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Basketball Belles: How Two Teams and One…

Basketball Belles: How Two Teams and One Scrappy Player Put Women's Hoops… (edition 2011)

by Sue Macy, Matt Collins (Illustrator)

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5313221,808 (3.93)None
Title:Basketball Belles: How Two Teams and One Scrappy Player Put Women's Hoops on the Map
Authors:Sue Macy
Other authors:Matt Collins (Illustrator)
Collections:Your library
Tags:Sports, Non-Fiction, Picture, strong women

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Basketball Belles: How Two Teams and One Scrappy Player Put Women's Hoops on the Map by Sue Macy




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Stanford vs. Berkley, women's first university basketball game told from the point of view of a rough and tumble tomboy. ( )
  Srwhite | Sep 23, 2014 |
Great story and charming pictures! Love it! ( )
  dukefan86 | May 29, 2013 |
Interesting and entertaining story of pioneering female basketball player Agnes Morley. ( )
  Sullywriter | Apr 3, 2013 |
I don't really like basketball but I did really enjoy this book. It is the story of the first women's basketball game between UC Berkeley and Stanford. It is told from the perspective of Agnes Morley, a woman from New Mexico who isn't very ladylike. And of course, the book has a small (very small really) Smith College reference, which always makes me happy. ( )
  scote23 | Mar 30, 2013 |
Agnes was raised in a time of unequal rights for women and she was never typically prim and proper. When her mother sent her to Stanford to become a lady she joined the basketball team. This book describes the events of the first ever woman's college basketball game. The text is exciting because it reads just as a radio reporter would report the game, except with a more personal view from Agnes, of course. Stanford ends up winning the game against Berkeley and everyone is so excited. This book has the purpose of sharing how women's basketball (or potentially sports in general) began. I think that most readers would be interested in this, especially female sports players. I would read this book to students when discussing women's rights and have a whole class discussion comparing and contrasting today's games with the game of this book. ( )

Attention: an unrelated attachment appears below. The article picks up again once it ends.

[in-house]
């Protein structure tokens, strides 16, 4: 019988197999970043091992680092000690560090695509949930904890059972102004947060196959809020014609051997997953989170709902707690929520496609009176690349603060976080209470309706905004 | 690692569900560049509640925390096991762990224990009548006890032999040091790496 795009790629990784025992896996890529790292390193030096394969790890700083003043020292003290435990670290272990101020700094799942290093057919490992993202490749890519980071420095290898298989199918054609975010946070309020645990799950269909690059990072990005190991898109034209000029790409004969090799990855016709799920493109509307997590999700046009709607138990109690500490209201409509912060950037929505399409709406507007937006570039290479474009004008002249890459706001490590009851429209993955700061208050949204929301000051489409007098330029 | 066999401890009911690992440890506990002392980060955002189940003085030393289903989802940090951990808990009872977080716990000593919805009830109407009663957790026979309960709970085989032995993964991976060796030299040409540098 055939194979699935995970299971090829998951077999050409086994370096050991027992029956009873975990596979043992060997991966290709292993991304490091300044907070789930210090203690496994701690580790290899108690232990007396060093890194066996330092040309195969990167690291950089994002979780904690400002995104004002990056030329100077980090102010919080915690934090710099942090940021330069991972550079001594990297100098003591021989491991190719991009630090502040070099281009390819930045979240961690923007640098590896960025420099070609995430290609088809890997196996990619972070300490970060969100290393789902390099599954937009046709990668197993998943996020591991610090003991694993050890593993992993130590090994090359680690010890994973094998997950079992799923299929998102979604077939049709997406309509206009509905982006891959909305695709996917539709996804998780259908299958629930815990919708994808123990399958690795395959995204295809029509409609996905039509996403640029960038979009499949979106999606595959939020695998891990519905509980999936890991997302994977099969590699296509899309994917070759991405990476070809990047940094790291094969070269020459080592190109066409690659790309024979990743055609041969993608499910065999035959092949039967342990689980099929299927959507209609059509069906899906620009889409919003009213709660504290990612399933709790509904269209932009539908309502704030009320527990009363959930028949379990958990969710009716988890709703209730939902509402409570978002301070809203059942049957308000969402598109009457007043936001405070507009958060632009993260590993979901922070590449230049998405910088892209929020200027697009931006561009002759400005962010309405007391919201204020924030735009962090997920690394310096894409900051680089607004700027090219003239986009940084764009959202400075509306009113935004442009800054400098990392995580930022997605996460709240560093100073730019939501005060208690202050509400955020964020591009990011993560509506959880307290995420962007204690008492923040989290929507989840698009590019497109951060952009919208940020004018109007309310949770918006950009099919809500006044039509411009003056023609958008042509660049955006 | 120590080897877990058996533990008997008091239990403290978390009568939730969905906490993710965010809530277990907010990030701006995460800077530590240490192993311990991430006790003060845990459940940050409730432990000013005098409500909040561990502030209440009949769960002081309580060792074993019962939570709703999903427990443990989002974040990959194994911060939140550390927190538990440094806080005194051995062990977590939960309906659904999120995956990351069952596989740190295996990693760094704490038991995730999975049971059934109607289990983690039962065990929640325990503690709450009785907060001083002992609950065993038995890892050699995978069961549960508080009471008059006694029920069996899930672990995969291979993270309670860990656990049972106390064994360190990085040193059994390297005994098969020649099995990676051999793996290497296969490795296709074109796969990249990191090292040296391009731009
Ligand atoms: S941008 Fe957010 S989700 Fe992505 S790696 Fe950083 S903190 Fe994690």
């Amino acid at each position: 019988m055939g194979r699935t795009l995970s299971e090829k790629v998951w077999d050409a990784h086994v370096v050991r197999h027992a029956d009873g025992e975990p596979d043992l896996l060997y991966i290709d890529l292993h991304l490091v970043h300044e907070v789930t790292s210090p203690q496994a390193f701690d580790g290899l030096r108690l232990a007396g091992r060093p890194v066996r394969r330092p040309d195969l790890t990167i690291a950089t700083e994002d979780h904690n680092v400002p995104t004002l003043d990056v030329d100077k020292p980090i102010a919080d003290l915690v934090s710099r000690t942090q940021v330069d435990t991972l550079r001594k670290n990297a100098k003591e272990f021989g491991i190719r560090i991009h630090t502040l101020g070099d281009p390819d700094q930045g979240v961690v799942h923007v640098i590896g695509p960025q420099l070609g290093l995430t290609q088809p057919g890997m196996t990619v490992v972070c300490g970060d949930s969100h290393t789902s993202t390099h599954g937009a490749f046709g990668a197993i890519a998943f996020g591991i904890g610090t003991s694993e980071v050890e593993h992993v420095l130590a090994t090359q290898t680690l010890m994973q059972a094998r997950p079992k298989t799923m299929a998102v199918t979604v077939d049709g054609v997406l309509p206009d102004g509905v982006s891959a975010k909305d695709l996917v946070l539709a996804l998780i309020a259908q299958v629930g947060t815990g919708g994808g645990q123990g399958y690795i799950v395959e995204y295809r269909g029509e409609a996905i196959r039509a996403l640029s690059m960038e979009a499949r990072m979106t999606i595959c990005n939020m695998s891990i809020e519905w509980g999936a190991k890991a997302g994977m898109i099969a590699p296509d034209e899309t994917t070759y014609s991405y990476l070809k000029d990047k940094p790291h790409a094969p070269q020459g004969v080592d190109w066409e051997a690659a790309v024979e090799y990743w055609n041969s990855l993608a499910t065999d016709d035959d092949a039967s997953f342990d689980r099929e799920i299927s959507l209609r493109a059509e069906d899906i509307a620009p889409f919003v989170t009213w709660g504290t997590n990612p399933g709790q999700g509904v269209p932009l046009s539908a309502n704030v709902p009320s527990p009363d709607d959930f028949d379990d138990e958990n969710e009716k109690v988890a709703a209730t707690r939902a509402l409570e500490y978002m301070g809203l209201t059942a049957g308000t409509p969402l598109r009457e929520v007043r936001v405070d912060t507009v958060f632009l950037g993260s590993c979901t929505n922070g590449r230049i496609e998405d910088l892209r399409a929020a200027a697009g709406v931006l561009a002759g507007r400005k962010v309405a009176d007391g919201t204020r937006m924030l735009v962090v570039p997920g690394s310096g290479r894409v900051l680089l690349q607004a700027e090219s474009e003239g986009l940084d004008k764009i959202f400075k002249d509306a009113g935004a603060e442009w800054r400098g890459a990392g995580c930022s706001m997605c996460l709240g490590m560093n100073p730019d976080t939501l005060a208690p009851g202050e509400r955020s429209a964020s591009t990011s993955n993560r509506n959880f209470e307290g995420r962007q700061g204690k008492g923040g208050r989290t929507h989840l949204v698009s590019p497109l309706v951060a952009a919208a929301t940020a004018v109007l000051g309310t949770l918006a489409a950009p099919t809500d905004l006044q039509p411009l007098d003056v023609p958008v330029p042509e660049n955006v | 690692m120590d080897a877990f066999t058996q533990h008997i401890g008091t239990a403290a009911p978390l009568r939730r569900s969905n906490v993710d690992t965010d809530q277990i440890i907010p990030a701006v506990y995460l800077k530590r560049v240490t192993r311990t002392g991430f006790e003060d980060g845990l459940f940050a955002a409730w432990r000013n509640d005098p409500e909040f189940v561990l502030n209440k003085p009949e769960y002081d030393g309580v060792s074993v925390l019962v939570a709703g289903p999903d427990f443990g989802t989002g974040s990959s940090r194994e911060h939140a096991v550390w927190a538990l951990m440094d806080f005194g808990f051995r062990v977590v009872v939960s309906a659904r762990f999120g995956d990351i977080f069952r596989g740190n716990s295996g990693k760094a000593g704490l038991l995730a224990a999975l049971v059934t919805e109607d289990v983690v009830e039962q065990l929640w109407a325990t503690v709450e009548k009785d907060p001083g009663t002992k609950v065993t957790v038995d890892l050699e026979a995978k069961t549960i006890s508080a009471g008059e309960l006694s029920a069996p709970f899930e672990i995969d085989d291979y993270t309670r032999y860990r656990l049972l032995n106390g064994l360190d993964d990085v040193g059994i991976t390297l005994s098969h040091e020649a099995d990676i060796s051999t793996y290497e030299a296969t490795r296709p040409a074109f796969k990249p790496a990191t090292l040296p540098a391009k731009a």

amoore1 | Nov 21, 2012 |
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Raised on a cattle ranch, Agnes Morley was sent to Stanford University to learn to be a lady. Yet in no time she exchanged her breeches and spurs for bloomers and a basketball; and in April 1896 she made history. In a heart-pounding game against the University of California at Berkeley, Agnes led her team to victory in the first-ever intercollegiate women's basketball game, earning national attention and putting women's basketball on the map.… (more)

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